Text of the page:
- September 1, 2004 Back to oxygen only ---for good!
- September 2, 2004 Mom and Dad can get me out of the spaceship by themselves!
- September 2, 2004 Uncle John is the first non-parent to hold me. Aunt Colleen and Grandma O’Neill followed on the 3rd, Grammie and Pappie on the 5th.
- September 6, 2004 I got a big-girl crib today!
- September 8, 2004 I am off of oxygen! I can do it on my own. I got to nurse for real today!
- September 12, 2004 Two months old!
- September 12-September 25: Feeding and growing, feeding and growing.
- September 25, 2004 I got to come home! I am 4 # 7 oz and it is four weeks before I was supposed to be born. I have no oxygen and no medicines. It is really sad to leave my nurses and my doctors, but I got to see my house, my crib, my room.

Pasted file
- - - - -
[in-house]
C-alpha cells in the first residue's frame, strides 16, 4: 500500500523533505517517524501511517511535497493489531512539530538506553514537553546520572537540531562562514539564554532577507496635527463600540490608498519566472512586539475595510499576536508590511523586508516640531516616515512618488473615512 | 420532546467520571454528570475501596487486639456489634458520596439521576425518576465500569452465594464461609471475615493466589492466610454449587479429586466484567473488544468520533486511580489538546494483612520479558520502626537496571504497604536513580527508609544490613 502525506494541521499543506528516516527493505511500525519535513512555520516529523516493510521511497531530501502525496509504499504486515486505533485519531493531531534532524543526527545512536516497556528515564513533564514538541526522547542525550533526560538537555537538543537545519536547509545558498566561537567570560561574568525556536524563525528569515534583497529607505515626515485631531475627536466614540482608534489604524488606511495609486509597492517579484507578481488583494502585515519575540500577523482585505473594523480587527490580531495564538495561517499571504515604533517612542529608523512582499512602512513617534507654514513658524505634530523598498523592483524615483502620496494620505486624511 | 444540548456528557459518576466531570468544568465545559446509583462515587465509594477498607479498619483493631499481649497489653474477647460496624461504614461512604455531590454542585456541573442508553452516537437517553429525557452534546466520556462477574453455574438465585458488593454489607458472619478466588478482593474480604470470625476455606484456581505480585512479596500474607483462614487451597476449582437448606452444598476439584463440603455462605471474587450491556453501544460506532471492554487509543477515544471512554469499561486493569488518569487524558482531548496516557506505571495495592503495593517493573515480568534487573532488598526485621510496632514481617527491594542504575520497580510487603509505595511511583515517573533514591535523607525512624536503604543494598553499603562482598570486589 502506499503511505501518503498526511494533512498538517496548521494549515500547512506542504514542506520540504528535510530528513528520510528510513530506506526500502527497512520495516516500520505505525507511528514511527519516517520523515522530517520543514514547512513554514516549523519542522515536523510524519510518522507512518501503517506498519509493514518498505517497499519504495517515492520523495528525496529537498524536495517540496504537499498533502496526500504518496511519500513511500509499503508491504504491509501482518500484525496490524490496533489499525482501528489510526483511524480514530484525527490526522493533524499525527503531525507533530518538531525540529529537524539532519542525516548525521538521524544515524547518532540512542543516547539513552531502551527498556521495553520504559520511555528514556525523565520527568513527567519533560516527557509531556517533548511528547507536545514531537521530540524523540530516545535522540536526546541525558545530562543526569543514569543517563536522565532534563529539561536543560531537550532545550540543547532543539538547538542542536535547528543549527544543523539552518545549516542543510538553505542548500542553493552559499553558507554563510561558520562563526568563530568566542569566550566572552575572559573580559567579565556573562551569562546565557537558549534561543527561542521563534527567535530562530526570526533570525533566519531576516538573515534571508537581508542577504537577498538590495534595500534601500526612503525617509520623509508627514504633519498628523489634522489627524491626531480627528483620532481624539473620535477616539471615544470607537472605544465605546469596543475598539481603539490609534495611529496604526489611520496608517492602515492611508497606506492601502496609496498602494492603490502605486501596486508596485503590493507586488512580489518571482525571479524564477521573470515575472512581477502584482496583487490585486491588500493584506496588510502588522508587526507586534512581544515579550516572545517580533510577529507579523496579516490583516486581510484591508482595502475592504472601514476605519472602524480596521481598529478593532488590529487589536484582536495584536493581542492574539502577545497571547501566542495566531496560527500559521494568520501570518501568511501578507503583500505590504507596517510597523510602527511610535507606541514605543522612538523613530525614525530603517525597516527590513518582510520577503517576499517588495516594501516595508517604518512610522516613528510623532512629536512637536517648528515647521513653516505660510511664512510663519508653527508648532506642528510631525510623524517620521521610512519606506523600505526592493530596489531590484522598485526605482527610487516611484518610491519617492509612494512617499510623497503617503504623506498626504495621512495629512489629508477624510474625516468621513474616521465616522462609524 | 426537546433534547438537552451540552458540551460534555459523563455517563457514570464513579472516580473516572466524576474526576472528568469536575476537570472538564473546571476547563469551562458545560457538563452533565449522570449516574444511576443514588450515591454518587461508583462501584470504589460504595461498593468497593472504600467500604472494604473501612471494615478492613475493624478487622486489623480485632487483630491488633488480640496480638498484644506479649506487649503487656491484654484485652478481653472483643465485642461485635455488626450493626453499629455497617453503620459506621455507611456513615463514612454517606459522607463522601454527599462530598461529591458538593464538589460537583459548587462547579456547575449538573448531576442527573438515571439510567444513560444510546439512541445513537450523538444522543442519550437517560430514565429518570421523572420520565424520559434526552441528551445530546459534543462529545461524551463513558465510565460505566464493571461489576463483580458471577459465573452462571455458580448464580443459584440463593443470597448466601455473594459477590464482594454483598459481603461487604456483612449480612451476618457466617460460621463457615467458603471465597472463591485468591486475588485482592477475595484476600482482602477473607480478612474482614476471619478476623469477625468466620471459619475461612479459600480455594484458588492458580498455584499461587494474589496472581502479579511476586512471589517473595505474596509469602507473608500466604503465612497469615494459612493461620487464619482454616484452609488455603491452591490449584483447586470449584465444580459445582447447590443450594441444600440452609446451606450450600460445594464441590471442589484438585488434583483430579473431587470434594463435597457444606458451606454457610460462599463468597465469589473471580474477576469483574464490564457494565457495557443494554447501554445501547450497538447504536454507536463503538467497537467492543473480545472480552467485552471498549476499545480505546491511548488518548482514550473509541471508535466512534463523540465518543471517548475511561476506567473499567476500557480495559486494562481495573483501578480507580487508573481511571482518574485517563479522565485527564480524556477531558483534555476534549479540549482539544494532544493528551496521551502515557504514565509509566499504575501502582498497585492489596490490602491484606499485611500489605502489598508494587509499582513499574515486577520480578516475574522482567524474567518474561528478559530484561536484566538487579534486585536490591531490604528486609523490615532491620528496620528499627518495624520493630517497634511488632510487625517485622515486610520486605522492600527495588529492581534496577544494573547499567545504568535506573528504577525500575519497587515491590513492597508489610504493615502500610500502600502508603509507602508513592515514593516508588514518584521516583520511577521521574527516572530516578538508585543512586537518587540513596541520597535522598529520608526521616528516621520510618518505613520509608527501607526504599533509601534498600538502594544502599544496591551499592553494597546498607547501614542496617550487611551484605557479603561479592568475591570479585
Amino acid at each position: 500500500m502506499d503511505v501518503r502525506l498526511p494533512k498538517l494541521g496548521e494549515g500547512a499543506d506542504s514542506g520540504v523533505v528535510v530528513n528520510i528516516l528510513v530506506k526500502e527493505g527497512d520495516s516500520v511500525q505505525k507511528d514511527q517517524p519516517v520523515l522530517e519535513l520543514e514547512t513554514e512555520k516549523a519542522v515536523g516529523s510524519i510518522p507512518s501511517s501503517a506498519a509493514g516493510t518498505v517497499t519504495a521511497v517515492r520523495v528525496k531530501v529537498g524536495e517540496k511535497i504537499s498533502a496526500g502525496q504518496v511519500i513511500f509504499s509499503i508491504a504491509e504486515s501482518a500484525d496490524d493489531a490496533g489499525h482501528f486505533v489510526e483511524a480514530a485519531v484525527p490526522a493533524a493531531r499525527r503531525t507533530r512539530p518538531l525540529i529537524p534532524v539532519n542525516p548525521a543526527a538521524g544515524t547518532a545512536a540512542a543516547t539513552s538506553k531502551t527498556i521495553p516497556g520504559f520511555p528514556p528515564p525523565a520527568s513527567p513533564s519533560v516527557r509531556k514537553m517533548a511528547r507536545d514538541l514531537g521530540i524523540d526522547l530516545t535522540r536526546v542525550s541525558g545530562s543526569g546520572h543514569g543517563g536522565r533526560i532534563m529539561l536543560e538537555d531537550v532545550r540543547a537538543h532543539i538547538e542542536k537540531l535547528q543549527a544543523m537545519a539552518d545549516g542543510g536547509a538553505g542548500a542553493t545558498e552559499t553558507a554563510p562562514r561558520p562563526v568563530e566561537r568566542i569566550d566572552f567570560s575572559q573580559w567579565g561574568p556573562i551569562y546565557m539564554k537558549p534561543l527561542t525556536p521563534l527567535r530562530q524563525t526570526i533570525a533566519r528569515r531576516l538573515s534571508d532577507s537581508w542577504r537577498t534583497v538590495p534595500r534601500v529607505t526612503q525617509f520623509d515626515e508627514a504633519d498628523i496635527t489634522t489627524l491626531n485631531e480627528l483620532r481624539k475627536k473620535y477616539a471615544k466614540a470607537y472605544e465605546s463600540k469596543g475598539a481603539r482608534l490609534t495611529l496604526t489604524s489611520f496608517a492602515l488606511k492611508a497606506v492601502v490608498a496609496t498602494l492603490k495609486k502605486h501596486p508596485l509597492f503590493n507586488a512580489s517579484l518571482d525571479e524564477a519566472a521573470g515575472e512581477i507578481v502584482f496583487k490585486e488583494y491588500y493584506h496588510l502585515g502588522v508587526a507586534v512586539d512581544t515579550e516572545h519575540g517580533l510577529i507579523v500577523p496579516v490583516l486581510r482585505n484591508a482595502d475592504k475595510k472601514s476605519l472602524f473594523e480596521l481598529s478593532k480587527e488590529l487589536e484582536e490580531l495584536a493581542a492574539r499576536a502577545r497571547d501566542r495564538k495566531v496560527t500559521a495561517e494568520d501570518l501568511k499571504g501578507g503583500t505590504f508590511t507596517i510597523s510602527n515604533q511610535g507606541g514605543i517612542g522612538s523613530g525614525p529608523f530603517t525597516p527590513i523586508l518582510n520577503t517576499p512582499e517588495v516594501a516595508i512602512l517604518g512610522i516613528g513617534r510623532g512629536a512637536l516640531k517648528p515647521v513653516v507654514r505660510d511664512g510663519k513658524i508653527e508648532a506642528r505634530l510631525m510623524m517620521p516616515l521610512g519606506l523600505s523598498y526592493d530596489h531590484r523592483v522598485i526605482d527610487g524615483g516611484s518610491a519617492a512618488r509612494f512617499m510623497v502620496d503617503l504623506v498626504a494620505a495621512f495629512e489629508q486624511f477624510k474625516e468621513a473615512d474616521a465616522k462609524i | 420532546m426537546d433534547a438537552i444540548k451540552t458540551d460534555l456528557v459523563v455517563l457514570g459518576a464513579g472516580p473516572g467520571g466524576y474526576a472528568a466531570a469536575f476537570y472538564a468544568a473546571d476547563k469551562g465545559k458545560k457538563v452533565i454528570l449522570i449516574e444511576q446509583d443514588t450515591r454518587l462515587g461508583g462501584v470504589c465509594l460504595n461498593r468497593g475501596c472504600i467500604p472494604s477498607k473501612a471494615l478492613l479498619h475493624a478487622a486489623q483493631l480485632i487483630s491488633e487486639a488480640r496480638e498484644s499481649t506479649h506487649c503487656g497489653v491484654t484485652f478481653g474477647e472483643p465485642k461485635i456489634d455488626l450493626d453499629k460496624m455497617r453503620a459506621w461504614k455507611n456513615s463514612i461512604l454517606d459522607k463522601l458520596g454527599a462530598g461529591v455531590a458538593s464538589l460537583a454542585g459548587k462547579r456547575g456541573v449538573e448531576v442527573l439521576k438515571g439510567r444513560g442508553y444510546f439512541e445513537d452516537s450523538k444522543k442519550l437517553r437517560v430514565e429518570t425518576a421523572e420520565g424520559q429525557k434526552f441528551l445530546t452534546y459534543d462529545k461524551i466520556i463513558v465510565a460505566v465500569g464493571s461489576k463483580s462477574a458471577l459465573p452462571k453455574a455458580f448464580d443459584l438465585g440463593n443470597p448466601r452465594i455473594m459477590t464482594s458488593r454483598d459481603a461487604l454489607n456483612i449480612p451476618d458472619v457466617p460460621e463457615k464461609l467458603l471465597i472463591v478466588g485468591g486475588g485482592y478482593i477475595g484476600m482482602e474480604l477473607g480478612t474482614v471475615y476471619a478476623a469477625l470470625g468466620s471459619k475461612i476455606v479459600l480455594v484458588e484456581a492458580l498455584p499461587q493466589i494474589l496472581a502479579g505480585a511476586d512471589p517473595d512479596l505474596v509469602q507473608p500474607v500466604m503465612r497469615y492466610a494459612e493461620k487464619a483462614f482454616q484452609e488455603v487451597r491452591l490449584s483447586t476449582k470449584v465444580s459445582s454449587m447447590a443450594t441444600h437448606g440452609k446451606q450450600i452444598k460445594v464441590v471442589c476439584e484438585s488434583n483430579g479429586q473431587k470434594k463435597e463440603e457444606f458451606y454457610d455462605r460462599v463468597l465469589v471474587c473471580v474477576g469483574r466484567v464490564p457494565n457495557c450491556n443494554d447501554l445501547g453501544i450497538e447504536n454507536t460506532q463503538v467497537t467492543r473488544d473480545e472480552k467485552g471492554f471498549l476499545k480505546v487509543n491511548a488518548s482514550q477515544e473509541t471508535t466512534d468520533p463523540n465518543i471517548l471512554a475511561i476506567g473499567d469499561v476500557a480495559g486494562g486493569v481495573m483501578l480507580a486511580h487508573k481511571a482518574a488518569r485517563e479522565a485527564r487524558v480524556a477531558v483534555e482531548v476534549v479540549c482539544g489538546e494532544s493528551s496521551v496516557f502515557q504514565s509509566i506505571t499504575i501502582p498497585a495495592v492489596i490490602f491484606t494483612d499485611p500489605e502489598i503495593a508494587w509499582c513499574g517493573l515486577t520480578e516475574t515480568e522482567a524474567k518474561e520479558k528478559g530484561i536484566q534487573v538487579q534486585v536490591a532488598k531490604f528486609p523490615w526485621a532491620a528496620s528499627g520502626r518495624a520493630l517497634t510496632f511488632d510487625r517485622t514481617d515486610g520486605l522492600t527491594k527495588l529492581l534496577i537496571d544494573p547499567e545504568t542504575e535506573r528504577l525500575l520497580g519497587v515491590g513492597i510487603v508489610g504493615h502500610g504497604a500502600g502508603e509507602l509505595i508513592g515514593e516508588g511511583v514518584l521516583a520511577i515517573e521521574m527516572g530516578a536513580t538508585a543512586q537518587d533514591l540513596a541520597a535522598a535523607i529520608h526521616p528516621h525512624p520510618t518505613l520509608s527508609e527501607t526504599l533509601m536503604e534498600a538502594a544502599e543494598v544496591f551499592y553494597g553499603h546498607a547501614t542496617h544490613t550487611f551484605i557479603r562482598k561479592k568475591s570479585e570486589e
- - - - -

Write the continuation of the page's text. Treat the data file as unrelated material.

- September 29, 2004 Back to Children’s hospital. I had to have laser surgery on both eyes for the beginning stages of ROP (Retinopathy of Prematurity). Dr. Arkfeld said it does the trick for most kids.
- October 12, 2004 Back to Children’s for more laser surgery on the left eye. Dr. Arkfeld said the right eye has some bleeding and will no longer respond to laser surgery. Mommy and Daddy are shocked. It is my three month birthday (-1/2 month corrected).
- November 2, 2004 First trip to Dr. Michael T. Trese’s in Royal Oak, Michigan, an expert in treating advanced ROP. We drove 15 hrs in the van. Blood in both eyes now. Will have to go back next week for exam under anesthesia.
- November 4, 2004 Happy Birthday to Mom--#28!